Though the building that once housed the Gap in Port Jefferson remains an empty shell, village officials say they want to look at the surrounding parking lot to see if better use can be made of the space.

The current lot right off of Arden Place and East Broadway curves and ducks behind many prominent storefronts, and on the busy days is one of the first lots filled come peak business time.

The village voted unanimously to hire Hauppauge-based VHB Engineering for $18,700 to study the lot as well as create conceptual plans for a “multi-deck” parking structure.

Though the difficulties of creating anything in that lot are easily apparent. 

“The Gap lot is not a square box, it’s a very unusual layout,” Mayor Margot Garant said. “The property has so many constraints, so it’s going to be difficult.”

In case of a kind of parking garage, Garant said the scope of the work will reveal whether or not the space could maintain a structure based on its unusual shape, even something as high as two levels.

“We can’t rule that out until we know that,” she said. “Then I get to cross that off my list, and then we can look at reconfiguring that lot in place and just see if reconfiguring it surface only can I gain [more] spots.”

Trustee Bruce Miller, who in the past has opposed any mention of multi-level parking structures, again shared his disapproval.

“I’m on the record [that] I’m against any kind of multi level parking garage,” he said.

Other Ongoing Initiatives in Port Jeff

• Port Jeff officials approved accepting the bid of Long Island-based D&B Engineering to replace and repair the retaining walls both at East Beach and along Highland Boulevard for a cost of $41,500.

• Port Jefferson completed an $8,000 project for drainage installations in Upper Port in anticipation of the installation of Station Street, which would connect Main Street and Oakland Ave to avoid the parking lot. That project starting up depends on when current slated apartments by Conifer Realty LLC, a real estate development firm with projects across New York State and south into Maryland, for “affordable” apartments in what was once the Bada Bing structure.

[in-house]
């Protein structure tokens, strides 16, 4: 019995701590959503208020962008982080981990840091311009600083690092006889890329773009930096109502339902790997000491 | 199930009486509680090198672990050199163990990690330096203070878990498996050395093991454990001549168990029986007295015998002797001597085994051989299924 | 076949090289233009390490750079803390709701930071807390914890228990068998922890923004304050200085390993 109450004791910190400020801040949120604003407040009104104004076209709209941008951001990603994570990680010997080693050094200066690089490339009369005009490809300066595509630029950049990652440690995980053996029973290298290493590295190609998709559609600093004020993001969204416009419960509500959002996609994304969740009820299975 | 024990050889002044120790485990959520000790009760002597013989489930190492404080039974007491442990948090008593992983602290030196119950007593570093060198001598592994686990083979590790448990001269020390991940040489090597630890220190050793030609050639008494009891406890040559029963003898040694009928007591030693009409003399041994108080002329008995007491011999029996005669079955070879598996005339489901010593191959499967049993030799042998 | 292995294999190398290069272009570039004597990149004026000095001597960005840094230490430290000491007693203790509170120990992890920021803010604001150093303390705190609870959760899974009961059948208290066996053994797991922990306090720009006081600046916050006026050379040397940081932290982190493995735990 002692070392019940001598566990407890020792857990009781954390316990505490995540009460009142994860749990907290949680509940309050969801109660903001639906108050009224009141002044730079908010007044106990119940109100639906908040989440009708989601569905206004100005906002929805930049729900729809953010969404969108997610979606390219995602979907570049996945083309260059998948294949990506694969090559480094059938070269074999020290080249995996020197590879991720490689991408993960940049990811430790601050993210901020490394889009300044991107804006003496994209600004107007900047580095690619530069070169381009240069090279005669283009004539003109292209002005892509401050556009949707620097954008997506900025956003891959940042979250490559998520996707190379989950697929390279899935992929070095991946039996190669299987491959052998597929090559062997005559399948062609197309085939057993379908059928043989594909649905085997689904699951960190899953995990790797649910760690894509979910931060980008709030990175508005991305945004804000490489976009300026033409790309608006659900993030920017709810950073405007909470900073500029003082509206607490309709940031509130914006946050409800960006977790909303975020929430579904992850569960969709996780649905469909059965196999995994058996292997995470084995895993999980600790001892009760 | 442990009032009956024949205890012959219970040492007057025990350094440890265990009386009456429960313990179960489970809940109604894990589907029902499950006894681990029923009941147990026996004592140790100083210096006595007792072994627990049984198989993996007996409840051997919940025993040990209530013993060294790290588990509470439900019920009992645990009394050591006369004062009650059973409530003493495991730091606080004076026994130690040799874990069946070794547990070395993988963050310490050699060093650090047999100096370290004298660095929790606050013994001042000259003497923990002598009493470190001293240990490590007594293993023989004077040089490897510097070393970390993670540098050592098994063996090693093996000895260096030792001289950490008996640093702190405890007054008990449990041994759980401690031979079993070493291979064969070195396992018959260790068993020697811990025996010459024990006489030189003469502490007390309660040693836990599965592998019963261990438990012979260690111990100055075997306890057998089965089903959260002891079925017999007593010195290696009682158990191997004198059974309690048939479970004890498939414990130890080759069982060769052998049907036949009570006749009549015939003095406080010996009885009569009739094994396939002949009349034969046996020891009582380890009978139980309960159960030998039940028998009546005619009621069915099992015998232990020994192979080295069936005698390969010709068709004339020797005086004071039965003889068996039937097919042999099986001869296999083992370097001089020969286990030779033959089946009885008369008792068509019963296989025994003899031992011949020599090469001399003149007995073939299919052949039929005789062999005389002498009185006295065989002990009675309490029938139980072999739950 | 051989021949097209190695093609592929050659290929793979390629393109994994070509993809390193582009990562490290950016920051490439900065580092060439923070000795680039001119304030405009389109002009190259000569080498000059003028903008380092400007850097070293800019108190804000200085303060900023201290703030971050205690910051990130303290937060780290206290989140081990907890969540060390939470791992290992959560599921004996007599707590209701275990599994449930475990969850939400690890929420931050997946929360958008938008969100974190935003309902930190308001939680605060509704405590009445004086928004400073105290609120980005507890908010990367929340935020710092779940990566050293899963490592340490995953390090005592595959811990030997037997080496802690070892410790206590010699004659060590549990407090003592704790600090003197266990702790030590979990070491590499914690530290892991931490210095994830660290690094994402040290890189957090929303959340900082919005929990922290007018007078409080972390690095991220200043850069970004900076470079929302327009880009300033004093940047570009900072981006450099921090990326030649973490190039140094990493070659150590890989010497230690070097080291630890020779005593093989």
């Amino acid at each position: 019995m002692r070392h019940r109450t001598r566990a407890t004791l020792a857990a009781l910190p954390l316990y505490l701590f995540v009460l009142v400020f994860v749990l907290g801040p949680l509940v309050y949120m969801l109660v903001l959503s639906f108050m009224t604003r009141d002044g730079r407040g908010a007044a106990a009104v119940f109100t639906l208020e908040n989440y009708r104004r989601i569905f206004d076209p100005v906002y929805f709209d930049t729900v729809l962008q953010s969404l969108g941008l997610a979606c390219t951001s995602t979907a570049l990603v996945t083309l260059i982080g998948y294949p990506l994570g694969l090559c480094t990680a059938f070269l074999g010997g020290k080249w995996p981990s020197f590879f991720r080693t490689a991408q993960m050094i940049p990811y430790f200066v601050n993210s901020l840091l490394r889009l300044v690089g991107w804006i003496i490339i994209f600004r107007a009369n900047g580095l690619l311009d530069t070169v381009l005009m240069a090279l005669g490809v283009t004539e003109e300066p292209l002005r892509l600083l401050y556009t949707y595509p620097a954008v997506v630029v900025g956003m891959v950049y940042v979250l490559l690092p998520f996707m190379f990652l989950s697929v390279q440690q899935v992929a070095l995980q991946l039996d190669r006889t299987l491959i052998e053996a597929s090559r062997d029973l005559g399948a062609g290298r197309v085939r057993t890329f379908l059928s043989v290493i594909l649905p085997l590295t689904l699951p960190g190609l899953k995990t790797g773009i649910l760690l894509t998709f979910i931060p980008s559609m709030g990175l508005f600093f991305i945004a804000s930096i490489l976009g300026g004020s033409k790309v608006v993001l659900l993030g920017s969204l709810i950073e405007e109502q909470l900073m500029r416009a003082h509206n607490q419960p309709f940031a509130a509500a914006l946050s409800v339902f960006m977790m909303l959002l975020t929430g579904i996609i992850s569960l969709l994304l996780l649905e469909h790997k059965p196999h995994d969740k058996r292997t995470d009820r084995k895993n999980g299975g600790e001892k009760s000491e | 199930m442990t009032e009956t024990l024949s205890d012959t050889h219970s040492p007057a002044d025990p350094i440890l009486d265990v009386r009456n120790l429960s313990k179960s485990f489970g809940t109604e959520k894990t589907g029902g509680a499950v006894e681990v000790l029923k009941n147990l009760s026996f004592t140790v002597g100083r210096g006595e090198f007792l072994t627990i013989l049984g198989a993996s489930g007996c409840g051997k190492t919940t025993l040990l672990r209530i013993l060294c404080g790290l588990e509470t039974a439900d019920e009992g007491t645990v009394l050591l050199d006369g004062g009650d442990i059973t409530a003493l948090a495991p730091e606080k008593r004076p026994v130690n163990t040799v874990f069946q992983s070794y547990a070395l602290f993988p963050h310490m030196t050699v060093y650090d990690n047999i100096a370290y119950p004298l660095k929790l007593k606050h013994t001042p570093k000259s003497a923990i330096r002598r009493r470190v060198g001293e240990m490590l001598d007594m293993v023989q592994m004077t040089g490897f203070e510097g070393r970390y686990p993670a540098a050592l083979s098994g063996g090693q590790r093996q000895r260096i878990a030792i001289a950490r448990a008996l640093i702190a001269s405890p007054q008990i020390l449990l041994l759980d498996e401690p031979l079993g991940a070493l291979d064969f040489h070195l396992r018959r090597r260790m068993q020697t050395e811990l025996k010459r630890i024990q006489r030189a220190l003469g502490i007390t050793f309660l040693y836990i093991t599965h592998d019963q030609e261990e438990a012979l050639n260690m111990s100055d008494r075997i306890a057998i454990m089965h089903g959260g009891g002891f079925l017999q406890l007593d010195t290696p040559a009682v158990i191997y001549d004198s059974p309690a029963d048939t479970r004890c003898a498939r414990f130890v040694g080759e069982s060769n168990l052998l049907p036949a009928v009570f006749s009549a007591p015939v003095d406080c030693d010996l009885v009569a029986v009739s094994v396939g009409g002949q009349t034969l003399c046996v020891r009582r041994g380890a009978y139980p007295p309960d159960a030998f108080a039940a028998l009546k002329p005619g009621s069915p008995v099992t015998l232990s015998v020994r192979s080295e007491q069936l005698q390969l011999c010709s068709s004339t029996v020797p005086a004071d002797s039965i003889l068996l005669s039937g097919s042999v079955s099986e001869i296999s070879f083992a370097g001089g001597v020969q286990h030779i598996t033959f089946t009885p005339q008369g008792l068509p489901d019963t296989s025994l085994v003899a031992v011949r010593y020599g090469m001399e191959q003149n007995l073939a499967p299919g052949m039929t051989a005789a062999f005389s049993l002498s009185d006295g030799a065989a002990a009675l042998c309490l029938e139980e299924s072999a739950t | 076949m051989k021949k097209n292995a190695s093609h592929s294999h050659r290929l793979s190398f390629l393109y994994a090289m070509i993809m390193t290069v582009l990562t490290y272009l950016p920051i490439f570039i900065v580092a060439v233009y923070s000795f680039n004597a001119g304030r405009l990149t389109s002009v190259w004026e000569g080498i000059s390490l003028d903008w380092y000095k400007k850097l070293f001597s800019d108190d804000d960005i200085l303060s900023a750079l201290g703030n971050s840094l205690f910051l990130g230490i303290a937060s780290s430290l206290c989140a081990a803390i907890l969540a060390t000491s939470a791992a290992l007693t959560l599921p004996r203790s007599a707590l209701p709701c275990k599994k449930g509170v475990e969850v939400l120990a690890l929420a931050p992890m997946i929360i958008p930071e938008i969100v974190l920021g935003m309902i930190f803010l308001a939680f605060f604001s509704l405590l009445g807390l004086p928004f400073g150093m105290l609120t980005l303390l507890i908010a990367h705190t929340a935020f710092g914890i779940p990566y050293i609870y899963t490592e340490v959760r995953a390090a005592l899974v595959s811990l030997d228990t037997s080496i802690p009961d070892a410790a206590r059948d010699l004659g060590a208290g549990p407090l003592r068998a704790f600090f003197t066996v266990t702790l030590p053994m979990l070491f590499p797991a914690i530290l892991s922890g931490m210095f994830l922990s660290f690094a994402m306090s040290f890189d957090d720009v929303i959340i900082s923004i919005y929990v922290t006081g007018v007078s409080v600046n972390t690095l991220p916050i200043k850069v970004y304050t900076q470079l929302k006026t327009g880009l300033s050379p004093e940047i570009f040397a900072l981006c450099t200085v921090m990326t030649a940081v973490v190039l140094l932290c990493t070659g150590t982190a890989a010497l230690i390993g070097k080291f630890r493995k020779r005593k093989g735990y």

• The village is not giving up hope of having fireworks this year, but whether it will take place July 4, as normal, or at a later date is to be determined. At its May 18 meeting the village voted to enter into agreement with Fireworks by Grucci for a total of $20,000. While the board does not know if the village will do its usual beach display the 4th of July, trustees like Bruce D’Abramo pointed out current limitations on gatherings would mean there likely won’t be a show two months from now unless something changes. The board reserved the ability to host a fireworks show sometime this year, with village attorney Brian Egan saying their permits would likely allow it.

• The village posted a notice to its website Sunday, May 17 hastily sharing the laws regarding selling alcohol outside windows, as some shops were doing that weekend. Takeaway cocktails must be in an enclosed container, not have a straw inside the cup and must come with food to comply with New York State law. Garant asked police 6th precinct for two officers to be in the village to enforce guidelines next weekend. The mayor added she has spoken with some businesses such as Old Field and Ruvo East or in Chandler Square for shared outdoor dining. She added the village would waive all outdoor dining fees except for the application fee.